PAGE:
A Stately Swampscott Renovation
April 15, 2020
Text by Maria LaPiana Photography by Michael J. Lee
It’s not overstating it to say that recent events have forever changed the way we view and experience our homes. Living in close quarters will do that to you. Suddenly we’re rethinking everything—from the way we use common rooms to the functionality of our pantries. We’re putting nooks and crannies to work, and we have a renewed appreciation for the world outside our walls.
This is the kind of mindset that informed a gut renovation of a large, formal home in Swampscott a few years back. In many ways, it was a classic before-and-after story; but more than that, it was an opportunity to see an older home through a modern lens. It was an opportunity designer Anita Clark embraced.
“The 40-year-old home had timeless character and an understated elegance,” says Clark, whose firm is based on Boston’s North Shore. “Its location on a point with spectacular ocean views made it impossible to resist. It was state of the art for its time, but it hadn’t aged well,” she says. Her clients wanted a home “large enough to accommodate family gatherings, but intimate enough for two people.” Her charge was to take a house that was grand back in the day—and make it over for the way its homeowners live today.
First up: enhancing the views. The house sits on a rolling acre at the ocean’s edge, some fifteen miles up the coast from Boston. The property has unsurpassed views of the Atlantic Ocean from Marblehead to the South Shore of Boston. So for starters, a tall, narrow, multi-pane bay window wall was replaced with wider panes to better frame those views. It was important, says Clark, that “light and its reflection on the water play an integral part in the design.”
GOOD BONES MADE BETTER
The home was sturdy and well constructed, but preservation measures were in order—especially on the exterior. To better withstand the salt air and harsh ocean climate, the brick structure was covered with a durable stucco material, and the wood trim replaced with an Azek composite product. The new windows were rated to resist serious Nor’easters, and heat loss was mitigated with glazing and multiple electronic sunscreen shades.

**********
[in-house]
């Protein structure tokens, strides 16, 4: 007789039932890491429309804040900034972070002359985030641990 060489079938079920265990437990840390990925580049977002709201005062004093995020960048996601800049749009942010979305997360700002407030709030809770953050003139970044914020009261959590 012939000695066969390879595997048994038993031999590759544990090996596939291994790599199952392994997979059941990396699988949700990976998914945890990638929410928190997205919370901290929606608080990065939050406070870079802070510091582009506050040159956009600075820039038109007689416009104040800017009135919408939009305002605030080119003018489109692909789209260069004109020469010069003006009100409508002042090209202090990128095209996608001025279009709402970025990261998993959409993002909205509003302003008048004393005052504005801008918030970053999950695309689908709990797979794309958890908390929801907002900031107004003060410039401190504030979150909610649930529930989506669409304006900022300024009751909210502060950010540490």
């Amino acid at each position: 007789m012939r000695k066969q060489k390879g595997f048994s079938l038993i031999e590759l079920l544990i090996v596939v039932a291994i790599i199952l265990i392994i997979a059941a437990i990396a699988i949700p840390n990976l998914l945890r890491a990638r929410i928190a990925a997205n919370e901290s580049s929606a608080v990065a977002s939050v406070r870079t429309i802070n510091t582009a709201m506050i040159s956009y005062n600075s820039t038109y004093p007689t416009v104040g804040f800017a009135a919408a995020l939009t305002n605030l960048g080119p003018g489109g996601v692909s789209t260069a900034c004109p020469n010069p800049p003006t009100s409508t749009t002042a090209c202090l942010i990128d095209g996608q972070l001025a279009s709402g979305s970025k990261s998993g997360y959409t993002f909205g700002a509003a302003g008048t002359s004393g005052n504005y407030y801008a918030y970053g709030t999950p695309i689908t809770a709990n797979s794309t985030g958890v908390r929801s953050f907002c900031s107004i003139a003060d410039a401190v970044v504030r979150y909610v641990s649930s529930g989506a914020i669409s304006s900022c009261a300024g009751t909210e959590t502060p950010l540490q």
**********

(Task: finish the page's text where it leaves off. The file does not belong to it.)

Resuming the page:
The 9,000-square-foot Swampscott renovation has four bedrooms, including two suites, and seven bathrooms, but its layout was designed for a more formal household, one characteristic of large estates at the time. A dark vestibule led to a spacious foyer, both of which were impractical. In a sweeping move, all of the first-floor full-height walls were taken down to create an open plan.
“When you enter the home, you immediately see a panoramic view of the interior and exterior views,” says Clark. “It is breathtaking.”
LET THERE BE LIGHT
“I knew there was nothing I could do to compete with what was on the outside,” says the designer. “It was clear we needed a quiet and elegant interior to complement the magnificent views.”
So dark, heavy rooms gave way to an overall sense of lightness in this Swampscott renovation. The palette was inspired by the ocean, the surrounding rocks and sandy beaches. The distressed hardwood floors were finished in a hue reminiscent of the ocean floor. The walls are all done in muted shades of taupe, a perfect backdrop to the sea of greens and blues used throughout the home in different intensities and values.
Fussy ornamentation was exchanged for hand-glazed custom millwork. Because the expansive great room had to be as hardworking as it is beautiful, areas for living, dining, cooking, and working were clearly defined. There’s a built-in that hides a fully functional home office (with files and printers) behind doors. Most of the furnishings are custom—including what the Hickory Chair company describes as the largest sectional sofa they’ve ever made. Throughout the home, furnishings are oriented toward the water to enhance the indoor-outdoor connection.
A study was designed as a retreat and home office for the husband and his dog. “It is a serious room melding comfort, function, and ambience,” says Clark. With its distinctive walnut paneling, it stands out from the rest of the house. A guest suite was created in the space above the existing garage. “It feels like a private, luxury suite you’d expected at a Four Seasons Hotel,” says Clark. “It’s spacious and well-equipped with every amenity, including its own mini-bar.” The graciously appointed master bedroom suite is a true sanctuary, perfect for reading, resting, relaxing by the fire, or taking in those remarkable views.
The oceanfront home is now properly in sync with its owners, says the designer, who credits a satisfying collaboration with the architect, builder, craftspeople, and the clients themselves. Was the deeply personal Swampscott renovation a sign of our current times? In a way, yes, but it’s more like Clark’s way of thinking has unwittingly come into its own: “Finding solutions that fit a client’s lifestyle is just what I do,” she says.
Anita Clark Design, Salem, Mass.